And I may sing a little as well.

And perhaps dance a bit.

They look at me usually with horrified expressions. But at least it exposes them to Paper Lace.  What's more important than that?    I just hope that somewhere down the line when they hear that song later in life they think of me.  That's really what it's all about.

Check out the commercial from 1974:

I was 6 years old in 1974.  I don't remember getting the album...but I do remember playing it.  And I'll be playing the album in it's entirety this month on Adventures in Vinyl---the only radio show dedicated to the lost art of the K-Tel record compilation.

Every month we highlight a particular K-Tel album.  And this month, it is Dynamite, played from its original vinyl.

Adventures in Vinyl airs on Saturday mornings, 11 am (ct) and Sunday afternoons at 4 pm (ct) only on Vinyl Voyage radio.

Join us.

"Waiting on a Friend" (Or, when the Rolling Stones invaded the Sesame Street set)--Vinyl Voyage Video of the Day

Okay, this isn't quite the Sesame Street set.  But it's close.  At any moment you expect Elmo to come walking by or Oscar the Grouch to jump out of a garbage can.  Plus, Mick Jagger does resemble a muppet, doesn't he? 

"Waiting on a Friend" is the final track on The Rolling Stones' 1981 album, Tattoo You.  Truth be told, it's my favorite song on the album.   It's got a cool rhythm; a groove that gets me moving a bit.  It also has an uncharacteristic sax solo.  The song was actually written some 10 years earlier but lacked lyrics.  And when those lyrics were finally written by Jagger, they represent a softer side of rock and roll's principle "bad boys."  The song is about settling down; about friendships.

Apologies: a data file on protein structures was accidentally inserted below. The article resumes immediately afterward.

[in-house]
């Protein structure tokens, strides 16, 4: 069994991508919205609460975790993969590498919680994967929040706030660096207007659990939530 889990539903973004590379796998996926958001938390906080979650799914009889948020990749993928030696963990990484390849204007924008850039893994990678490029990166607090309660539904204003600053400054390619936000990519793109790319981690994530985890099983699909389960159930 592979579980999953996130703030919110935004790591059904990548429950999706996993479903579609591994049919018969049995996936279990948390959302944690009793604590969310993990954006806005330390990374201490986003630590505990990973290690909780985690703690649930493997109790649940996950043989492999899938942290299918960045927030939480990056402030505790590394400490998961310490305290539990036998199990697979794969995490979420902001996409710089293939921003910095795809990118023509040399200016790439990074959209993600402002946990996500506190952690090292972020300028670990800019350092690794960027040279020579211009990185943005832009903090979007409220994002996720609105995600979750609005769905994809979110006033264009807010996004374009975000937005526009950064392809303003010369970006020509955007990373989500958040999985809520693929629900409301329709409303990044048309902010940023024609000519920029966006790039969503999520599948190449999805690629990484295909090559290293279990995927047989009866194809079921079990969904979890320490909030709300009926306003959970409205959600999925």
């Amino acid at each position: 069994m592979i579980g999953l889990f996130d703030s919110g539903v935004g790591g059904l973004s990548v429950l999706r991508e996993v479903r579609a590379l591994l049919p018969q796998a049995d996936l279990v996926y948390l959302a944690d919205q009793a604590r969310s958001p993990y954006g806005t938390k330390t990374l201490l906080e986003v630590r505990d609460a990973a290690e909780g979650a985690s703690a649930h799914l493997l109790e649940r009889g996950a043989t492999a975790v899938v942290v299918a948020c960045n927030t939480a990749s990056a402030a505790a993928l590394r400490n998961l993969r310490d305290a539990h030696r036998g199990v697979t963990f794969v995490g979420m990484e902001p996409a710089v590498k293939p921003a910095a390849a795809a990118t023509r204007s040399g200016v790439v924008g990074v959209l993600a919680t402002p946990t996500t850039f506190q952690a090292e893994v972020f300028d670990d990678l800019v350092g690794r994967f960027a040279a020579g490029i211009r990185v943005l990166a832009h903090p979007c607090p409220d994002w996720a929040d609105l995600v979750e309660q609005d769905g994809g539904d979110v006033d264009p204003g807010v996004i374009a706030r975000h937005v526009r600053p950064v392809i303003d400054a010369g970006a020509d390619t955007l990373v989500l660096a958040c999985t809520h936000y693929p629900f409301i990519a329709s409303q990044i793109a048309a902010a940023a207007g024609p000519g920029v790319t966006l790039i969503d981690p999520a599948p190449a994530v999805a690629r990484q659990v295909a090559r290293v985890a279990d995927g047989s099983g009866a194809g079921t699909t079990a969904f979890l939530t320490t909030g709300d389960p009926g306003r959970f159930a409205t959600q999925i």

This is the first video the Stones made and was played constantly on MTV.  You may recognize the building:  it is the building featured on the cover of Led Zeppelin's Physical Graffiti album from 1975.  That's reggae legend Peter Tosh sitting with Jagger on the steps.  And Keith Richards looks particularly stoned---more than his usual, actually.   But you couldn't expect anything less from Keith.

"Waiting on a Friend" can be heard on the Vinyl Voyage. Tune in to the Vinyl Voyage for an eclectic mix of tunes spanning the last several decades, all on glorious vinyl.   We stream music 24/7--commercial free during the day. Tune us in.

We're like your iPod. Only better.

Tuesday, May 3, 2011

"Wouldn't it Be Good"--Vinyl Voyage Video of the Day

Remember this one? It's from 1984 and MTv played the hell out of it.

Nik Kershaw had his first (and only) U.S. hit with "Wouldn't it Be Good." In the video, he plays an alien with a white suit that is actually a very poorly designed green screen that begins to play images from his life on earth. Make sense? Not at all.

But this is classic 80s---a time when videos dominated the music industry and attempts were being made to make the videos more movie-like; often-times telling stories that have nothing to do at all with the lyrics of the song. This video falls into that category.

Tune in to the Vinyl Voyage for an eclectic mix of tunes spanning the last several decades, all on glorious vinyl.  Including "Wouldn't it Be Good.  We stream music 24/7--commercial free during the day. Tune us in.

We're like your iPod. Only better.